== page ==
As some of you know (and many of you don’t know) I recently applied for a job at MLB that they were calling the “MLB Dream Job”. Obviously I didn’t get it – as I was competing with approximately 10,000 other people and hardly possess an “encyclopedic knowledge” of the game. (I knew I was a long shot but just had to apply.) The job was to consist of residing in NYC and spending a great deal of time in a setup that was conducive to being able to watch every single game throughout the baseball season. (For those of you who are mathematically challenged – that’s 2,430 games in all.) Using social media such as facebook and twitter, as well as their own website for the MLB Fan Cave, the Dream Jobbers would then talk about everything baseball. They would be expected to attend media events, press conferences and other baseball related things, plus have the opportunity to entertain various players and celebrities as they stopped by the “Fan Cave” and write about what they were seeing and experiencing.
Having not gotten the job – I was still excited to see how it all turned out! I was eager to know more about the guys who had beaten me out for the job I was almost slightly qualified for, and to see exactly what fun stuff they get to experience. MLB hired two guys – Mike O’Hare, aka Mikey Oh, and as his wingman Ryan Wagner. Both guys seem to be a good fit for the Fan Cave in Manhattan’s Greenwich Village and held their own while being quizzed extensively about baseball by the MLB Network’s staff. Their resumes are extensive and their video submissions make mine look like I recruited my 5-year-old niece to direct it. Mostly though, I was looking forward to having a one-stop-shopping blog that could keep me up to speed with everything baseball, as well as being entertained by their witty style and interesting stories.
So far I have been disappointed. The blogs have been about a variety of things, some of which only slightly relate to baseball, and many not at all. Writing about Joe Maddon being ejected from a game is great if the blog talks about the conflict that caused the ejection, or managers who are commonly hot heads and get ejected, or whether or not you agree with ejections – presenting various arguments for and against it, or how a team’s manager being ejected affects the rest of their game… But instead the blog was nothing more than a mere mention of him being thrown out with a description of how sharp he looked as he argued with the umps. It did state that his cool and trendy attitude is a good fit for the young Ray’s, but I would have liked an elaboration on how and why his style works so well with his players.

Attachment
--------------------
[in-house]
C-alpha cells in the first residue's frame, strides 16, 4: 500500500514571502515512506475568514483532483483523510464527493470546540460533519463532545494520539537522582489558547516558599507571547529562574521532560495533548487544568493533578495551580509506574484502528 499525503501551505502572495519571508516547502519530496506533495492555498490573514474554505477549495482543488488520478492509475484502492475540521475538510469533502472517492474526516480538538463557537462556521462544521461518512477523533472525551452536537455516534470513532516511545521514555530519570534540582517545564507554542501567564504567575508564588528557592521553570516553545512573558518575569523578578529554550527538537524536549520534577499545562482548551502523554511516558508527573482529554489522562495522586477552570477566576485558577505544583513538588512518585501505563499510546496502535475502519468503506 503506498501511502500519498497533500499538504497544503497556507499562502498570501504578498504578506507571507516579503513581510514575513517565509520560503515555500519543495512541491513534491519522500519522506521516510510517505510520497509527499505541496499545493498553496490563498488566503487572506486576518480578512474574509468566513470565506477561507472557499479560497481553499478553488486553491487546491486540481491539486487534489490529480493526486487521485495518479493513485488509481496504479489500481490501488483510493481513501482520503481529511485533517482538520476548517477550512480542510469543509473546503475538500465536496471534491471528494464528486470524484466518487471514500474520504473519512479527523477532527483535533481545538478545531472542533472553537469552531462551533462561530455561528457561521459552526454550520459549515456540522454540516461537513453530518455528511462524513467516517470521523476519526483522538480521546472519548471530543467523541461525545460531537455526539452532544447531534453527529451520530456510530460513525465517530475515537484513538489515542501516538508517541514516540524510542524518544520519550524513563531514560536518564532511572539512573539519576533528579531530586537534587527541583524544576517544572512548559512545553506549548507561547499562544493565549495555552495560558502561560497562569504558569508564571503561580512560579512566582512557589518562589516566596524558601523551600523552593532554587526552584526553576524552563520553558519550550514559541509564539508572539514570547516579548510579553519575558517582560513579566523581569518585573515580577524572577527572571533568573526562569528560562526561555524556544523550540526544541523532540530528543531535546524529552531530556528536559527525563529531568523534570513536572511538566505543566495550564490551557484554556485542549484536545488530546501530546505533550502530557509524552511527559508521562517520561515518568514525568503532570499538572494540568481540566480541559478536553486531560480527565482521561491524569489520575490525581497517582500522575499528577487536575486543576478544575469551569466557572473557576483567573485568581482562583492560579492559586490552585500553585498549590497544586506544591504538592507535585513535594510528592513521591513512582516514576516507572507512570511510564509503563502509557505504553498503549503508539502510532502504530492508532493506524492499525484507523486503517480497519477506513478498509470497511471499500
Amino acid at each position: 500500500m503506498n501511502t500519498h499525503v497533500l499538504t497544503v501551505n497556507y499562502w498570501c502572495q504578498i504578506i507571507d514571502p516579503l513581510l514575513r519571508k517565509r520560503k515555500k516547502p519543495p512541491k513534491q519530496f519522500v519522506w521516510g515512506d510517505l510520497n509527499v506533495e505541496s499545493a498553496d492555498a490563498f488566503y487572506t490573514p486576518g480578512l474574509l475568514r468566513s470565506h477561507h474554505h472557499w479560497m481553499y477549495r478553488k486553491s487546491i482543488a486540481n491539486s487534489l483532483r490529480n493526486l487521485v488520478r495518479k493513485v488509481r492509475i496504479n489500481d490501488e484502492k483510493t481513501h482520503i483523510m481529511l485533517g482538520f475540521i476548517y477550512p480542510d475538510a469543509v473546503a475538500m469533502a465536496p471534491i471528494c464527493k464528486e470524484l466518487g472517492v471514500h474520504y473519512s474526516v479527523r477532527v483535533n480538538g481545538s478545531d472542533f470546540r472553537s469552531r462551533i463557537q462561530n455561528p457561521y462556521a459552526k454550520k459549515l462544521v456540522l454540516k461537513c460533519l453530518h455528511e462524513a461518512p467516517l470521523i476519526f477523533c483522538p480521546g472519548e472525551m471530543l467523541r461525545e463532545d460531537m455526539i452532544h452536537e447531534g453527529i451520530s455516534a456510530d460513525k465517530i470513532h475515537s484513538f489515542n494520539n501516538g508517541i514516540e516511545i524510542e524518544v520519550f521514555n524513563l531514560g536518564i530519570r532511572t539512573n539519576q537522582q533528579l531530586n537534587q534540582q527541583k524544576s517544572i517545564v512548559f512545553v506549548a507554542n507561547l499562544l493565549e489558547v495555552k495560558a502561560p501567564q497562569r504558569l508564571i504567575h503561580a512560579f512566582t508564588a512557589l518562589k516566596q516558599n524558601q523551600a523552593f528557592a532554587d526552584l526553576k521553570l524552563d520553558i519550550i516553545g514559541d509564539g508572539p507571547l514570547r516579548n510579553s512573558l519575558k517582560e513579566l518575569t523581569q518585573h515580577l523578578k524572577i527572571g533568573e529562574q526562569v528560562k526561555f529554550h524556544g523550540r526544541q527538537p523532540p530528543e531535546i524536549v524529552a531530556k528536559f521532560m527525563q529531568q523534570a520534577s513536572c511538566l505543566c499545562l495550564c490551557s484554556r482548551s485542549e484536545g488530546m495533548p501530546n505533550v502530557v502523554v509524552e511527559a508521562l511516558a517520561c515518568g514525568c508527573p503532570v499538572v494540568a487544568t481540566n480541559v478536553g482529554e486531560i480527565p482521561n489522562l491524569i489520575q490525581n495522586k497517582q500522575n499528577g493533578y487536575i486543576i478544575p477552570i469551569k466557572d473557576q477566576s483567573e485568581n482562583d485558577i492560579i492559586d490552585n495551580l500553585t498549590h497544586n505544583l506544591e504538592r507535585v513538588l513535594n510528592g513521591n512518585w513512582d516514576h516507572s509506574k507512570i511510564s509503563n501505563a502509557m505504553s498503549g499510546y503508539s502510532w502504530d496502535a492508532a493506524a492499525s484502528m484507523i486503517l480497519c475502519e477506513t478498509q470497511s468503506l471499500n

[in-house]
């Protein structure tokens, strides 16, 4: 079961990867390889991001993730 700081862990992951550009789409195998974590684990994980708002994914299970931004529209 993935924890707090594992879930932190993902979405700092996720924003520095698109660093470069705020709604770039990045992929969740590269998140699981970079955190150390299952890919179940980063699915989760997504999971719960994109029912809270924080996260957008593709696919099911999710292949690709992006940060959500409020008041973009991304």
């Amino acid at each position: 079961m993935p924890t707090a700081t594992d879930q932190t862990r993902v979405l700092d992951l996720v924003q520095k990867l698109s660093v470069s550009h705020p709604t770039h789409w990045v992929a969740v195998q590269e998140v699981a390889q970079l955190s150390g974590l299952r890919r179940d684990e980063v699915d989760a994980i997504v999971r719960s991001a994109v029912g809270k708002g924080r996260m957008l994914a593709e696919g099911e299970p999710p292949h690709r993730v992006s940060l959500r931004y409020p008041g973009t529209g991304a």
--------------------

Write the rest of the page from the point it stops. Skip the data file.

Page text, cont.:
Maybe I have misunderstood the concept. According to the “About” tab on the MLB Fan Cave’s page – Mikey Oh and Ryan Wagner are supposed to blog about their day-to-day experiences in the fan cave and about…pop culture? Really?? Because that doesn’t exactly make sense to me. Let’s put 2 guys in front of 15 screens and make them watch every single baseball game that is played in the 2011 season, up to 15 games a day, and have them talk about Snookie retiring from Pro Wrestling and Harry Potter’s graduation from Hogwarts. I mean obviously that requires “encyclopedic knowledge” of the game of baseball and obviously you can’t write about those things having not seen every baseball game to date. . .is anyone else confused?
Listen – I know that these guys are as new to this job as this job is to – well – existence. And I’ve enjoyed some of the blogs on things like stadium foods and tweeting your beer vendor. But it seems like there should be a larger focus on baseball and less on pop culture. I, personally, would prefer to read about player analysis, team analysis, even division analysis; who’s hot and who’s not, bloopers and big plays, fantasy impact on the rise and fall. . .I want to read about what is currently going on in baseball! Is that so much to ask from a couple of guys who are living the dream and being paid to do nothing but watch the games and hang out with the players?! Because honestly, from what I’ve read – I’m over-qualified for that job.